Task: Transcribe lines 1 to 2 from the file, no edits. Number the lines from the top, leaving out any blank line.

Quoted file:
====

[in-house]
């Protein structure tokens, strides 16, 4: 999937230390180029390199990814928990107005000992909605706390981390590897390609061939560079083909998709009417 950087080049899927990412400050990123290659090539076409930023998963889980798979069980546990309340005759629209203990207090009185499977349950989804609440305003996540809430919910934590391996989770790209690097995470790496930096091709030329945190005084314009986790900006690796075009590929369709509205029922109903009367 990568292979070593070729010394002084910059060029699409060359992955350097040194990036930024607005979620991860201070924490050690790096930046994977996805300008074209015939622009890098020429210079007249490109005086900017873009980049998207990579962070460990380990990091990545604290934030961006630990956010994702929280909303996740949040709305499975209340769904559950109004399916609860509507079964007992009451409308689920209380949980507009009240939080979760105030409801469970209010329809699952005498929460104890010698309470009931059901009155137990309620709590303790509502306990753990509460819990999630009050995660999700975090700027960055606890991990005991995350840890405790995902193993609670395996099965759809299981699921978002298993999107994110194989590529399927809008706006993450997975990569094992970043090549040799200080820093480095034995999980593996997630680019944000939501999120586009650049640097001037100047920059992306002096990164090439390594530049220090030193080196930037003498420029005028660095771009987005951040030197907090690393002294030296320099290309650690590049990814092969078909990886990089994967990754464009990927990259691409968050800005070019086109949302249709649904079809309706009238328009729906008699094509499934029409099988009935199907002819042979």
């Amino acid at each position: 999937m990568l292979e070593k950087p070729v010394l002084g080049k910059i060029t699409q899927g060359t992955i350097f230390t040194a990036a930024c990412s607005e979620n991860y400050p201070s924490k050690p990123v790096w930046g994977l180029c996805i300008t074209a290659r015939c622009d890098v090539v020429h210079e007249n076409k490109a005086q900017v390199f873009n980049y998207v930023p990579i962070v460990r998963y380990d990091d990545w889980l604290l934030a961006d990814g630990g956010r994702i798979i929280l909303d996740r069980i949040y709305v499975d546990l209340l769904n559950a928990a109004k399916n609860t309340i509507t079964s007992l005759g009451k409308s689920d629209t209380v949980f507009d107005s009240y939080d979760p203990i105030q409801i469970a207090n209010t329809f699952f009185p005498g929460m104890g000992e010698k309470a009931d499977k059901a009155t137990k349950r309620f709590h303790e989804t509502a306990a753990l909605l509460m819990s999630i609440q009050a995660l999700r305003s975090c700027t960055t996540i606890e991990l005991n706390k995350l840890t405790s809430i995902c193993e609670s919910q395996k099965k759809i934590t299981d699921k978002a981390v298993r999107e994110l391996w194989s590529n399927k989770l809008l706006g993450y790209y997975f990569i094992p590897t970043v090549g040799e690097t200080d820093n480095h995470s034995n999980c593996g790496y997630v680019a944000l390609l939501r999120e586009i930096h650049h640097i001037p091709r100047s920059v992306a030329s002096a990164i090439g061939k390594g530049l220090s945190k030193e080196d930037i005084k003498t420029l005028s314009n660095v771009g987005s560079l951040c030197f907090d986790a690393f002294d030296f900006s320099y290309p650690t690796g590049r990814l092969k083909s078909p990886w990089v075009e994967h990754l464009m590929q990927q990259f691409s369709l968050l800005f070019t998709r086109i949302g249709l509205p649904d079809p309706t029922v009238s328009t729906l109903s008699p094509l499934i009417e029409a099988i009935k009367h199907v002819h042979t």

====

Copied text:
[in-house]
């Protein structure tokens, strides 16, 4: 999937230390180029390199990814928990107005000992909605706390981390590897390609061939560079083909998709009417 950087080049899927990412400050990123290659090539076409930023998963889980798979069980546990309340005759629209203990207090009185499977349950989804609440305003996540809430919910934590391996989770790209690097995470790496930096091709030329945190005084314009986790900006690796075009590929369709509205029922109903009367 990568292979070593070729010394002084910059060029699409060359992955350097040194990036930024607005979620991860201070924490050690790096930046994977996805300008074209015939622009890098020429210079007249490109005086900017873009980049998207990579962070460990380990990091990545604290934030961006630990956010994702929280909303996740949040709305499975209340769904559950109004399916609860509507079964007992009451409308689920209380949980507009009240939080979760105030409801469970209010329809699952005498929460104890010698309470009931059901009155137990309620709590303790509502306990753990509460819990999630009050995660999700975090700027960055606890991990005991995350840890405790995902193993609670395996099965759809299981699921978002298993999107994110194989590529399927809008706006993450997975990569094992970043090549040799200080820093480095034995999980593996997630680019944000939501999120586009650049640097001037100047920059992306002096990164090439390594530049220090030193080196930037003498420029005028660095771009987005951040030197907090690393002294030296320099290309650690590049990814092969078909990886990089994967990754464009990927990259691409968050800005070019086109949302249709649904079809309706009238328009729906008699094509499934029409099988009935199907002819042979």